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Amyris, Shell strike deal for renewable diesel fuel

Amyris, Shell strike deal for renewable diesel fuel

Posting in Energy

Renewable products company Amyris announced on Friday that it entered into an agreement with energy giant Shell for the supply of its diesel fuel.

Renewable products company Amyris announced on Friday that it entered into an agreement with energy giant Shell for the supply of its diesel fuel.

Under the agreement, Shell will purchase the renewable fuel from the Emeryville, Calif.-based company at pricing relative to a defined biodiesel price index.

Founded in 2003, Amyris makes hydrocarbon products such as farnesene by using industrial synthetic biology to genetically modify microorganisms to produce the fuel. In essence, it uses yeast and other modified microorganisms to convert plant-sourced sugars -- primarily Brazilian sugarcane -- into thousands of "target molecules" with which it can derive diesel fuel.

Amyris' resulting fuel has a 20 percent blend rate, according to the U.S. Environmental Protection Agency. It's also the the first hydrocarbon-based fuel made from plant-derived resources to be registered for commercial sale.

The advantages of such fuel?

According to Amyris:

  • Unlike biodiesel and ethanol, Amyris' diesel is a hydrocarbon, like existing petroleum fuels, allowing it to blend with petroleum diesel at higher levels than typical biofuels without performance issues.
  • Amyris' diesel works well at extremely low temperatures without the need for engine modification.
  • The fuel complies with ASTM D-975 Table 1 specifications for petroleum diesel fuels.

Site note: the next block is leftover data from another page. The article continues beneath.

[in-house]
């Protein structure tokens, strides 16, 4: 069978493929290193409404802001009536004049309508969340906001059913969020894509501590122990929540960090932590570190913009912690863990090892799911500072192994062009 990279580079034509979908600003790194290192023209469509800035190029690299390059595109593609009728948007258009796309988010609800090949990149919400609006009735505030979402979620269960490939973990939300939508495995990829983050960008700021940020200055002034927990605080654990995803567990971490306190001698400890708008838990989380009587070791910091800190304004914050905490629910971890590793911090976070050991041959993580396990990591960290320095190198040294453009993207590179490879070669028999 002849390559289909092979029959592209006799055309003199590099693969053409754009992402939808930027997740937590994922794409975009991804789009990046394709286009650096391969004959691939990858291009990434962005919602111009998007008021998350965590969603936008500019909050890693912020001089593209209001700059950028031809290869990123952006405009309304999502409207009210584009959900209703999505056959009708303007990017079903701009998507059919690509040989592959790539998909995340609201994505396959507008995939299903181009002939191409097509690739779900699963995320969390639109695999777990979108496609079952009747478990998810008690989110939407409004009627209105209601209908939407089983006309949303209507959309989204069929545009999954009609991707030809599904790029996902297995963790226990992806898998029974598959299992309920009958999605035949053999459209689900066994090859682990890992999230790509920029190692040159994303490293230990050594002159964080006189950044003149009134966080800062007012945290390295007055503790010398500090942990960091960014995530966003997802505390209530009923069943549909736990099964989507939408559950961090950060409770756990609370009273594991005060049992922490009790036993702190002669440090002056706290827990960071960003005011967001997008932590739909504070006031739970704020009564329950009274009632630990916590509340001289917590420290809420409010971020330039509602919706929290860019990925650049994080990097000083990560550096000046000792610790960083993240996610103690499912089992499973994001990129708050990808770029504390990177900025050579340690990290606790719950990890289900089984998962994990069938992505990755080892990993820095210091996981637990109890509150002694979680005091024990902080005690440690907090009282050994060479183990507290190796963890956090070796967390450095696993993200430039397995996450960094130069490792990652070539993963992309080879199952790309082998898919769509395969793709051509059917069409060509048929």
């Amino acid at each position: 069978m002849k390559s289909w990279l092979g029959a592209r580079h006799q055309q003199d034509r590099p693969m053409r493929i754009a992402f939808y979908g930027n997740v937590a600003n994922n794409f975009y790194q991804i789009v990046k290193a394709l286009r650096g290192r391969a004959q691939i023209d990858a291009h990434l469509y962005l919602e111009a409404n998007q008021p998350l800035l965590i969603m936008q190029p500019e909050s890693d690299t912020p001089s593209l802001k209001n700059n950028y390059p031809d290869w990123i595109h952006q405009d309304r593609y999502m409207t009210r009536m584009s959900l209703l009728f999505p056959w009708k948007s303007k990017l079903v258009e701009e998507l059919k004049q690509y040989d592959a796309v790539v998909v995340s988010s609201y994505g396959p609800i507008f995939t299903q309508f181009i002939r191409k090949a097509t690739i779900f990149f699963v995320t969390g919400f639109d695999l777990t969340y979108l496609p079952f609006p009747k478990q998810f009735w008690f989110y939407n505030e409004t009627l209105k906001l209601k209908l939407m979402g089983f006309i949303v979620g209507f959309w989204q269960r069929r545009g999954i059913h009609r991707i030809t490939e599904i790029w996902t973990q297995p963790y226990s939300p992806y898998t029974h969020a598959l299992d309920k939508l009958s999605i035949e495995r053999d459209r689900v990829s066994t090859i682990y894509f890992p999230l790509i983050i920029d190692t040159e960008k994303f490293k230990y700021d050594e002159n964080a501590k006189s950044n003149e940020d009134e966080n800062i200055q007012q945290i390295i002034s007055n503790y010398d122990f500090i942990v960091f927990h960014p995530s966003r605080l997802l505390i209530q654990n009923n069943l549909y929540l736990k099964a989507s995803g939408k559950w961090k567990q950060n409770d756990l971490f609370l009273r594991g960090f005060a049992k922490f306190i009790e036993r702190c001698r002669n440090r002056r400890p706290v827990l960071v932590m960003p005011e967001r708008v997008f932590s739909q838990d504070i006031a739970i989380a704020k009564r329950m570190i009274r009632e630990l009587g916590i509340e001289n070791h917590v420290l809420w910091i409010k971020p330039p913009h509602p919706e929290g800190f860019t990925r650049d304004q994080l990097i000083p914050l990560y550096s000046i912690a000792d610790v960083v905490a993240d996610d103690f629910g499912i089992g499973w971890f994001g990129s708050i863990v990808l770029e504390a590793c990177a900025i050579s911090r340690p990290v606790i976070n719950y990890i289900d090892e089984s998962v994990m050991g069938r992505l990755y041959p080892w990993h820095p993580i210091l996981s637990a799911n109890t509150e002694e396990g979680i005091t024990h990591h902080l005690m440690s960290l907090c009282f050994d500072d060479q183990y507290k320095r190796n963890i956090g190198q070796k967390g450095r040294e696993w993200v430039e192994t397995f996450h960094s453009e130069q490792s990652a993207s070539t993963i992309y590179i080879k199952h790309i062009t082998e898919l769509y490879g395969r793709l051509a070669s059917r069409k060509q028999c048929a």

• The fuel contains zero sulfur and "virtually no" harmful aromatics.
  • When blended with petroleum diesel, the fuel has less particulate matter, NOx, hydrocarbon and carbon monoxide emissions than petroleum fuels.

The deal is a positive one for the company, which recently announced that it had raised $138.6 million in funding.

What's more, the Shell deal comes on the heels of several other high-profile partnerships with such firms as Total, Cosan, M&G Finanziaria, Soliance and Procter & Gamble.

It's no surprise, then, that the company is on the road to an initial public offering.

But there's a hurdle to those IPO plans. Despite plenty of investment from such marquee cleantech VCs as Khosla Ventures and Kleiner Perkins -- as well as Total, which took a 17 percent equity stake in the company this month -- the company has yet to demonstrate that it can profitably expand its fuels to commercial scale.

Here's a rundown of its April 2010 S-1 filing with the U.S. Securities and Exchange Commission, which pegged the value of the company at $100 million:

  • To date, it had never turned a profit selling its own renewable products.
  • It plans to start manufacturing synthetic organism-based biofuel at commercial scale in 2011.
  • Success hinges on the company's ability to increase its yield -- that is, the efficiency with which it produces target molecules from feedstock.
  • It reported a loss of $16.3 million in the first quarter of 2010. That's up from $12.4 million, year-over-year.
  • Revenues for the quarter increased from $11.6 million to $13.7 million, year-over-year.
  • Total revenues increased from $13.9 million in 2008 to $64.6 million in 2009, "primarily the result of the $51.0 million increase in sales of ethanol purchased from third parties."

That last point is a big one: The company may be reselling others' fuel to demonstrate that it has the framework and clients ready for when the company finally produces its own fuel.

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Andrew Nusca

Editor Emeritus

Andrew Nusca is editor of SmartPlanet and an associate editor for ZDNet. Previously, he worked at Money, Men's Vogue and Popular Mechanics magazines. He holds degrees from the Columbia University Graduate School of Journalism and New York University. He is based in New York but resides in Philadelphia. Follow him on Twitter. Disclosure